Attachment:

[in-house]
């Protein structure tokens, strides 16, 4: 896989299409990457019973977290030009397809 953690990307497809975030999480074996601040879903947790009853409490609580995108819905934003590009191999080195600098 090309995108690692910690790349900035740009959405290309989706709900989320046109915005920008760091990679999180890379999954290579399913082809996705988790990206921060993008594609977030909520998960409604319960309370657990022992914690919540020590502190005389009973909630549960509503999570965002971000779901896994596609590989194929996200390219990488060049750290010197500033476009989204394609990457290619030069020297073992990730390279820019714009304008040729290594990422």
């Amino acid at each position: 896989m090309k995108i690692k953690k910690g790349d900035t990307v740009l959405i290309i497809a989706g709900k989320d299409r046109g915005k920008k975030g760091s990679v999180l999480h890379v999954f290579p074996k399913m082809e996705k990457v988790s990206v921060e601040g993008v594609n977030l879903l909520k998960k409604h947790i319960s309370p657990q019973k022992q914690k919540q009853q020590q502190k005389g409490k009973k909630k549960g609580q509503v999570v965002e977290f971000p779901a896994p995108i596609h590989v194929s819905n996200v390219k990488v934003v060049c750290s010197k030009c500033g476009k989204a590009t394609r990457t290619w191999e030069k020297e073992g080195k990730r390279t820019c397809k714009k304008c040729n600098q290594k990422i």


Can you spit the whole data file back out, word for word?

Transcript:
[in-house]
């Protein structure tokens, strides 16, 4: 896989299409990457019973977290030009397809 953690990307497809975030999480074996601040879903947790009853409490609580995108819905934003590009191999080195600098 090309995108690692910690790349900035740009959405290309989706709900989320046109915005920008760091990679999180890379999954290579399913082809996705988790990206921060993008594609977030909520998960409604319960309370657990022992914690919540020590502190005389009973909630549960509503999570965002971000779901896994596609590989194929996200390219990488060049750290010197500033476009989204394609990457290619030069020297073992990730390279820019714009304008040729290594990422």
């Amino acid at each position: 896989m090309k995108i690692k953690k910690g790349d900035t990307v740009l959405i290309i497809a989706g709900k989320d299409r046109g915005k920008k975030g760091s990679v999180l999480h890379v999954f290579p074996k399913m082809e996705k990457v988790s990206v921060e601040g993008v594609n977030l879903l909520k998960k409604h947790i319960s309370p657990q019973k022992q914690k919540q009853q020590q502190k005389g409490k009973k909630k549960g609580q509503v999570v965002e977290f971000p779901a896994p995108i596609h590989v194929s819905n996200v390219k990488v934003v060049c750290s010197k030009c500033g476009k989204a590009t394609r990457t290619w191999e030069k020297e073992g080195k990730r390279t820019c397809k714009k304008c040729n600098q290594k990422i």